The migration of animals is one of the most studied phenomena by scientists, and one of the most anticipated events by nature lovers. This annual phenomenon, which is affected by many factors such as age, sex, resistance, and survival skills, involves animals leaving habitats in winter and reaching the ideal and warmest places for feeding and reproduction. Birds — with their ability to fly, a highly developed nervous system and a physiology that responds quickly to changes – use the changing seasons to their advantage, some traveling thousands of miles in search of habitats with the greatest amount of resources. The birds that arrive in South America from other regions are called neotropical migrants and studying exactly how and why these species move is one of the biggest challenges for researchers to understand.
Neotropical migrants nest in temperate zones of the continent and during the winter they move towards or within the Amazon, and are called either boreal migrants (coming from the north) or austral (coming from the south). Knowing this crucial detail is key for implementing future conservation efforts, as it tells us which habitats need to be protected for birds to be able to migrate.
Amazon Conservation directly protects nearly 10,000 acres of forest at Wayqecha and Villa Carmen, two of its three birding lodges located on the eastern slope of the Peruvian Andes. The pristine cloud forest and premontane forest habitats found there are threatened by agricultural expansion, illegal logging, and climate change. There are currently 32 species of migratory birds found at our lodges, with Villa Carmen topping the list with a whopping 26 species, including 11 boreal migrants (such as Barn Swallow, Olive-sided Flycatcher, Western Wood-Pewee, Sulphur Bellied Flycatcher, and even an Upland Sandpiper, which travels over 6,000 miles every year to reach South America) and 15 austral species. Wayqecha has 6 boreal species, including the Blackburnian Warbler during the months of September to April, who trades the coniferous forests of the northern hemisphere for the cloud forests of South America, traveling over 5,000 miles, and only at night. You can also see the Golden-winged Warbler, Swainson’s Thrush and Broad-winged Hawk.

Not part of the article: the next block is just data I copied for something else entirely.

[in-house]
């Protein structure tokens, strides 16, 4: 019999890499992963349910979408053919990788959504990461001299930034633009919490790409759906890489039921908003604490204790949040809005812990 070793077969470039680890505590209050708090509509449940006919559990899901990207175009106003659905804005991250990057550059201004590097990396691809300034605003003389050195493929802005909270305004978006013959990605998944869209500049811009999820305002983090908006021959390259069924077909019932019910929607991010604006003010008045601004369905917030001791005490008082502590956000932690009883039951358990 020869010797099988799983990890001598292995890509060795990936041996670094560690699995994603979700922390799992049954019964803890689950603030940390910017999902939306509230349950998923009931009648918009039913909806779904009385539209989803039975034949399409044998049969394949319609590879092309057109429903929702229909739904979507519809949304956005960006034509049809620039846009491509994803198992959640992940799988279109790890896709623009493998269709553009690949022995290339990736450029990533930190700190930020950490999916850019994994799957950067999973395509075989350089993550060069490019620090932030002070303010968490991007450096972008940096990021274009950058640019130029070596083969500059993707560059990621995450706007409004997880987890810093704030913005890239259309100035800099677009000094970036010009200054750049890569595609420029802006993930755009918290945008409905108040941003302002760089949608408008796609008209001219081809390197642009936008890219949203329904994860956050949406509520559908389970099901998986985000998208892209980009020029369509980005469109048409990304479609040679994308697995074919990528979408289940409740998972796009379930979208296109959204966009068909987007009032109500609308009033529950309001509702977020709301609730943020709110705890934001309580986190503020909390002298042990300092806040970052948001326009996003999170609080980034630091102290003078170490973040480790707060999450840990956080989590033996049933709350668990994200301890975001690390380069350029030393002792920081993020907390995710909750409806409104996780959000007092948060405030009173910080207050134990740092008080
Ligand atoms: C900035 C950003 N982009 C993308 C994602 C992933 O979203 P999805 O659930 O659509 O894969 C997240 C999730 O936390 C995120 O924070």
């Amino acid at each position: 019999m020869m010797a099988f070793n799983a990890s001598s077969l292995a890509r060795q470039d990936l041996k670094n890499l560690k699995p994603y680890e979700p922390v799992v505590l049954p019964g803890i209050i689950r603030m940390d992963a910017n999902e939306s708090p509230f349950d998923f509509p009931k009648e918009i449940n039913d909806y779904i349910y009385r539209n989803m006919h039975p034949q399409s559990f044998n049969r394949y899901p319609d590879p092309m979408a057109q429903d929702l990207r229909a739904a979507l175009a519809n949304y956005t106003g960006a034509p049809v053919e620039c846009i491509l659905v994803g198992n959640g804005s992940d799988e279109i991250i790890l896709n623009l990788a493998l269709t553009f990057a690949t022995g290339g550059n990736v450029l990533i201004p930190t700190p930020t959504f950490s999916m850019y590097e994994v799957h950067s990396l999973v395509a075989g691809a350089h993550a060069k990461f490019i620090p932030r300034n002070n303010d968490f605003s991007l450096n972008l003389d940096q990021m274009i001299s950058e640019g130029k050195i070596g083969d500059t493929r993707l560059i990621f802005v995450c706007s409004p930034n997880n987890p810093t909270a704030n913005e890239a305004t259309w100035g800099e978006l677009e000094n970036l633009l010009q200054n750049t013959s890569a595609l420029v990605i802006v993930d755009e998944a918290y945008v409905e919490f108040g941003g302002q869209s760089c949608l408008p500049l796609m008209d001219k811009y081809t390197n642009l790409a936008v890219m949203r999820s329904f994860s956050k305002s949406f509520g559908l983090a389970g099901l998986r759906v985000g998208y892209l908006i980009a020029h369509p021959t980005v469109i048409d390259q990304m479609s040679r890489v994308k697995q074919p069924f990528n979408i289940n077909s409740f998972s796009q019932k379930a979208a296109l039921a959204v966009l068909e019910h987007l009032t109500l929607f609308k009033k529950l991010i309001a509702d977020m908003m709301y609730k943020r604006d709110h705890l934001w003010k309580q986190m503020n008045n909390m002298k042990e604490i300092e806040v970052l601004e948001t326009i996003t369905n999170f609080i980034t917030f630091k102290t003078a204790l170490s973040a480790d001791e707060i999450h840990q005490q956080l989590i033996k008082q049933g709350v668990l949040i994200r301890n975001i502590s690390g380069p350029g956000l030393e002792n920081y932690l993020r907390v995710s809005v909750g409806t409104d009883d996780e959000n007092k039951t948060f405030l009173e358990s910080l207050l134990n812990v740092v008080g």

Extensive trails at each lodge take you deep into the forest, making it possible to observe these friendly “guests.” By conserving these forests, we are protecting bird diversity not only in the Amazon, but across continents.
– Javier Farfán, Biologist, and Science Coordinator at Wayqecha Cloud Forest Birding Lodge